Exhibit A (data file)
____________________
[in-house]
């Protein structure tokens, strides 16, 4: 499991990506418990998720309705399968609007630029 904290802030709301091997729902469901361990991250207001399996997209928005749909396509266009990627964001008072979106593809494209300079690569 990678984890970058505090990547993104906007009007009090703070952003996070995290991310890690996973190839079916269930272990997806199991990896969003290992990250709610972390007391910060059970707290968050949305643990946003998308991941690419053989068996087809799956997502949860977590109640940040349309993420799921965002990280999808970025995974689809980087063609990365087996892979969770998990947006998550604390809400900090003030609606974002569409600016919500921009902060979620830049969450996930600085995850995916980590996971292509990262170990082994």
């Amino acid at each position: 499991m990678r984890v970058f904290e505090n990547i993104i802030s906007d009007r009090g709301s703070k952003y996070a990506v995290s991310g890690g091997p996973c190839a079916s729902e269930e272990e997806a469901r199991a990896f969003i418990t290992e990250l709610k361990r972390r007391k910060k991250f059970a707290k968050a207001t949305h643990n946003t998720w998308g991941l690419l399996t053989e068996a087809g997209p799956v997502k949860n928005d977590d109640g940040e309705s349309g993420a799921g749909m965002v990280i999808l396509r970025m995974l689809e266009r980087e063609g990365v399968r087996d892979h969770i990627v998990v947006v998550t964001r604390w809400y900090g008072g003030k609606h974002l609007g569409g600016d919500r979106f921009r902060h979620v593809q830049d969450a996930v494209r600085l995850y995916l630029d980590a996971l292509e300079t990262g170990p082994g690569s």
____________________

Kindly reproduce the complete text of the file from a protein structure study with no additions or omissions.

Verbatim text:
[in-house]
């Protein structure tokens, strides 16, 4: 499991990506418990998720309705399968609007630029 904290802030709301091997729902469901361990991250207001399996997209928005749909396509266009990627964001008072979106593809494209300079690569 990678984890970058505090990547993104906007009007009090703070952003996070995290991310890690996973190839079916269930272990997806199991990896969003290992990250709610972390007391910060059970707290968050949305643990946003998308991941690419053989068996087809799956997502949860977590109640940040349309993420799921965002990280999808970025995974689809980087063609990365087996892979969770998990947006998550604390809400900090003030609606974002569409600016919500921009902060979620830049969450996930600085995850995916980590996971292509990262170990082994």
């Amino acid at each position: 499991m990678r984890v970058f904290e505090n990547i993104i802030s906007d009007r009090g709301s703070k952003y996070a990506v995290s991310g890690g091997p996973c190839a079916s729902e269930e272990e997806a469901r199991a990896f969003i418990t290992e990250l709610k361990r972390r007391k910060k991250f059970a707290k968050a207001t949305h643990n946003t998720w998308g991941l690419l399996t053989e068996a087809g997209p799956v997502k949860n928005d977590d109640g940040e309705s349309g993420a799921g749909m965002v990280i999808l396509r970025m995974l689809e266009r980087e063609g990365v399968r087996d892979h969770i990627v998990v947006v998550t964001r604390w809400y900090g008072g003030k609606h974002l609007g569409g600016d919500r979106f921009r902060h979620v593809q830049d969450a996930v494209r600085l995850y995916l630029d980590a996971l292509e300079t990262g170990p082994g690569s």